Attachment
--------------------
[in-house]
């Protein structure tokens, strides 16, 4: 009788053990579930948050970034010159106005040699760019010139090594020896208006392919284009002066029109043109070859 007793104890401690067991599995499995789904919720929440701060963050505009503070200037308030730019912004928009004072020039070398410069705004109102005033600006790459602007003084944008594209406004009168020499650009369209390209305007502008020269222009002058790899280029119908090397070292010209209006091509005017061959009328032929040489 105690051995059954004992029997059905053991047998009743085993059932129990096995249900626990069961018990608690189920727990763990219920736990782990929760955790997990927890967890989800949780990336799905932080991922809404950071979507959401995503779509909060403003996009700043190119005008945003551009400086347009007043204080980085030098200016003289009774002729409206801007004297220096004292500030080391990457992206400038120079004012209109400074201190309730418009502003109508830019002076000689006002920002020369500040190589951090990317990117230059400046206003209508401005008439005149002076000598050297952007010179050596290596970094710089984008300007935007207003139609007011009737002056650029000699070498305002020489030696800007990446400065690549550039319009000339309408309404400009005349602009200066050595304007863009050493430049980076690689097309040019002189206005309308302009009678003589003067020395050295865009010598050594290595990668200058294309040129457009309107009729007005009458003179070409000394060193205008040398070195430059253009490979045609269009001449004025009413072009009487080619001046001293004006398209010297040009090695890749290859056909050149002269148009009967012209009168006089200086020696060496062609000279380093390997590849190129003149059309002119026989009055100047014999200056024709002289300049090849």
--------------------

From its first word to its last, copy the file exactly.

[in-house]
């Protein structure tokens, strides 16, 4: 009788053990579930948050970034010159106005040699760019010139090594020896208006392919284009002066029109043109070859 007793104890401690067991599995499995789904919720929440701060963050505009503070200037308030730019912004928009004072020039070398410069705004109102005033600006790459602007003084944008594209406004009168020499650009369209390209305007502008020269222009002058790899280029119908090397070292010209209006091509005017061959009328032929040489 105690051995059954004992029997059905053991047998009743085993059932129990096995249900626990069961018990608690189920727990763990219920736990782990929760955790997990927890967890989800949780990336799905932080991922809404950071979507959401995503779509909060403003996009700043190119005008945003551009400086347009007043204080980085030098200016003289009774002729409206801007004297220096004292500030080391990457992206400038120079004012209109400074201190309730418009502003109508830019002076000689006002920002020369500040190589951090990317990117230059400046206003209508401005008439005149002076000598050297952007010179050596290596970094710089984008300007935007207003139609007011009737002056650029000699070498305002020489030696800007990446400065690549550039319009000339309408309404400009005349602009200066050595304007863009050493430049980076690689097309040019002189206005309308302009009678003589003067020395050295865009010598050594290595990668200058294309040129457009309107009729007005009458003179070409000394060193205008040398070195430059253009490979045609269009001449004025009413072009009487080619001046001293004006398209010297040009090695890749290859056909050149002269148009009967012209009168006089200086020696060496062609000279380093390997590849190129003149059309002119026989009055100047014999200056024709002289300049090849």